As the U.S. economy sputters back to life, contractors wait for the green light on projects [2013 Giants 300 Report]

There are enough positive indictors in the economy to justify greenlighting projects, but building owners and developers remain reluctant to pull the trigger. 

Completed in March 2012, the sleek office and prototype facility for global defe
Completed in March 2012, the sleek office and prototype facility for global defense contractor BAE Systems consolidates the company’s operations in Sterling Heights, Mich. Walbridge was general contractor on the project, which involved building a 55,000-sf prototype center with 20 bays for vehicle and subsystem testing, and a 164,000-sf office structure to accommodate 600 employees. SmithGroupJJR was the AE firm on the project. PHOTO: COURTESY WALBRIDGE AND SMITHGROUPJJR
July 16, 2013

The narrative of the U.S. nonresidential construction industry of the last 12 months has been one of growth, but in all the wrong places. While five of the 16 major construction sectors grew last year—some significantly—those that experienced the largest gains represent a relatively small portion of the overall market. On the flip side, several sectors that saw the steepest decline last year happen to make up a fairly sizable portion of nonresidential construction.
 
Lodging, for example, has been on a tear in recent months, growing 16.6% between April 2012 and April 2013 in order to meet the increase in business and leisure travel. Double-digit YOY growth is good news any way you look at it, but the fact that lodging represents just 2% of the overall market means it will do little to move the needle. Same goes for the transportation (11.4% growth), commercial (1.9%), and office (1.6%) sectors: their growth is muted by their relatively small size.
 
On the other hand, major sectors like education, power, and highway and street all saw a drop in construction spending last year.
 
“As a result, when you look at the aggregate, we’re not seeing much of a recovery in nonresidential construction spending,” said Anirban Basu, Chief Economist with the Associated Builders and Contractors (ABC) and Chairman and CEO with Sage Policy Group, during his recent mid-year construction forecast.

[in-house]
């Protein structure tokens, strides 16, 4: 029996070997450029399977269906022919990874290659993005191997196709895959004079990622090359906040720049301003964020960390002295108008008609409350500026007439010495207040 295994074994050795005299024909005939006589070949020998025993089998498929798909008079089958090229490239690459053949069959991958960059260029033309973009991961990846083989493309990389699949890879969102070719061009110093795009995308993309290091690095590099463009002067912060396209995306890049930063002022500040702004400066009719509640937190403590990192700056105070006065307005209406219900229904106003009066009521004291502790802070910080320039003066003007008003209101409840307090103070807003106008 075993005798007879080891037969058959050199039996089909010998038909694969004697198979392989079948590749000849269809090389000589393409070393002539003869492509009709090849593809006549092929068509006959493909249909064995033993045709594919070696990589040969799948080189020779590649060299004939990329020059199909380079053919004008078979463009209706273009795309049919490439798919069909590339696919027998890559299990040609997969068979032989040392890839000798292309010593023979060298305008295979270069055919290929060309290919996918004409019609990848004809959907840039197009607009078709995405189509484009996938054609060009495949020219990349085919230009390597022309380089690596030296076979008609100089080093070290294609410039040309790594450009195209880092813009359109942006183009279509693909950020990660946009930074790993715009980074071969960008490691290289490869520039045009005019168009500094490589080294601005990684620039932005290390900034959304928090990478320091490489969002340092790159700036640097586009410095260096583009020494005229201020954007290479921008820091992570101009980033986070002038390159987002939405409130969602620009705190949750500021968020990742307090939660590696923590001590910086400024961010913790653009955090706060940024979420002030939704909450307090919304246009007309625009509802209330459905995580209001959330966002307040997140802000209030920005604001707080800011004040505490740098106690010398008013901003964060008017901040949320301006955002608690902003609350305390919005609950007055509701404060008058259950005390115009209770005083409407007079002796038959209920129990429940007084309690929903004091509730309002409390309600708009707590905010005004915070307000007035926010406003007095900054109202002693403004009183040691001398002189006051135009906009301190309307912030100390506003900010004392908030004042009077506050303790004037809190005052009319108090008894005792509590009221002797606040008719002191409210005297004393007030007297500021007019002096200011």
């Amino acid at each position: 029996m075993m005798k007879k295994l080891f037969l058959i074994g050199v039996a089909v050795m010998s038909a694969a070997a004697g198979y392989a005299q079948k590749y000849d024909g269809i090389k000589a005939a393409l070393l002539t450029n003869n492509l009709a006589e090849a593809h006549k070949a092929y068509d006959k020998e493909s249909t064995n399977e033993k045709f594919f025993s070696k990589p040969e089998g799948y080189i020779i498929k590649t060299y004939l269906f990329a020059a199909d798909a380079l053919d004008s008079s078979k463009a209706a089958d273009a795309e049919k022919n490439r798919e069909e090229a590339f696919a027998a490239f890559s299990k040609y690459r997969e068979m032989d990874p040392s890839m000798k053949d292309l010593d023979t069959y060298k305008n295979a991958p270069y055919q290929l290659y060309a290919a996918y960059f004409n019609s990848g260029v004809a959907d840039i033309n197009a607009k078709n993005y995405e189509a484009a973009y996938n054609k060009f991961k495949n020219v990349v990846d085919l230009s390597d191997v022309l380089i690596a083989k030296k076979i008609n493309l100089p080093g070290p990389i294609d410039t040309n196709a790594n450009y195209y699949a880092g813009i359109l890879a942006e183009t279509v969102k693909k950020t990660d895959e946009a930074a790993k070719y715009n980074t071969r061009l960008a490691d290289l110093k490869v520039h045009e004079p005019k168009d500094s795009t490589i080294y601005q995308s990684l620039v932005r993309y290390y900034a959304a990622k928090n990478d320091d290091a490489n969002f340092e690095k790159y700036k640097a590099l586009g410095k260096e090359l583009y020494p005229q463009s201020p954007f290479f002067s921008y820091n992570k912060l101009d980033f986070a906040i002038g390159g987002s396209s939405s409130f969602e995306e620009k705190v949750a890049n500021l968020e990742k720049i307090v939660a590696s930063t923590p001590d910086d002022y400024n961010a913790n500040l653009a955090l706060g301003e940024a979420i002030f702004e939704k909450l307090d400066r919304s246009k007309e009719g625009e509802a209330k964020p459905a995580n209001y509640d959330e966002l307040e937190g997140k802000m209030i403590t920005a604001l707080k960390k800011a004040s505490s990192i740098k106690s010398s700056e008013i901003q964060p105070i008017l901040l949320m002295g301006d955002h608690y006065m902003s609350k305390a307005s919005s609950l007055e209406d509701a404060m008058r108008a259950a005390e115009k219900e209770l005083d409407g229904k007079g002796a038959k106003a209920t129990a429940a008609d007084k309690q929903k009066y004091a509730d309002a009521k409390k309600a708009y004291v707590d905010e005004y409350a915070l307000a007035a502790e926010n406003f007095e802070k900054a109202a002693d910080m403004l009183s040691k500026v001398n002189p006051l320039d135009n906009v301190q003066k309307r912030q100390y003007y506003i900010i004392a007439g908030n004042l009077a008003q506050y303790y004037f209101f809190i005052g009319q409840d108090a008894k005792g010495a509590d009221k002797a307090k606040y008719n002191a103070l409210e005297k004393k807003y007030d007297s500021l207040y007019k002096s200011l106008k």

TOP CONTRACTORS

 
2012 Total Revenue ($)
1 Turner Corporation, The $9,084,870,000
2 Fluor $4,268,290,500
3 Skanska USA $4,076,092,814
4 PCL Construction Enterprises $3,981,419,164
5 Whiting-Turner Contracting Co., The $3,699,782,771
6 Clark Group $3,563,246,719
7 Balfour Beatty $3,453,790,847
8 Gilbane $3,083,529,000
9 Structure Tone $2,947,433,000
10 McCarthy Holdings $2,546,000,000
 

TOP CONSTRUCTION MANAGEMENT FIRMS

 
2012 Total Revenue ($)
1 URS Corp. $297,282,076
2 STV $227,390,000
3 JE Dunn Construction $207,304,154
4 Barton Malow $182,697,897
5 Parsons Brinckerhoff $179,900,000
6 S. M. Wilson & Co. $168,859,740
7 Turner Corporation, The $157,920,000
8 Jones Lang LaSalle $140,020,000
9 LPCiminelli $139,198,329
10 Structure Tone $132,000,000
“What we’re seeing is a real dichotomy in the market. There is evidence of private-sector improvement in the data, but we also see strong evidence of constrained public-sector budgets affecting major markets like education and public safety,” he says.  
 
Basu predicted a 5-6% bump in total nonresidential construction spending in 2013, with the bulk of the gains coming from the commercial and industrial sectors. “It’s not terrible news, but given how far nonresidential activity had fallen, this is a really slow rebound at best,” he added.
 
Adding to the frustration of AEC firms, said Basu, is the reluctance of many building owners and developers to pull the trigger on new construction and renovation projects. He said there are enough positive indictors in the U.S. economy to justify greenlighting projects: 2% GDP growth this year, even with the sequestration measures taking hold; falling unemployment numbers; positive consumer spending and household wealth figures; an upturn in housing construction; near-historic-low interest rates; shrinking office and industrial vacancy rates; healthy hotel occupancy rates; and budget surpluses in some states.
 
“All of this suggests we should be in the midst of a fairly robust nonresidential construction recovery, but it’s simply not taking place,” said Basu, offering some possible explanations: uncertainty related to the Affordable Care Act; an investor community that remains largely skittish; slow population growth; troubled state and local government budgets; public pension concerns; high unemployment rates; European Union budget woes; and the overall rise in healthcare costs.
 
This mixed bag of positive and negative economic data translates into a gradual recovery for the nonresidential construction market.
 

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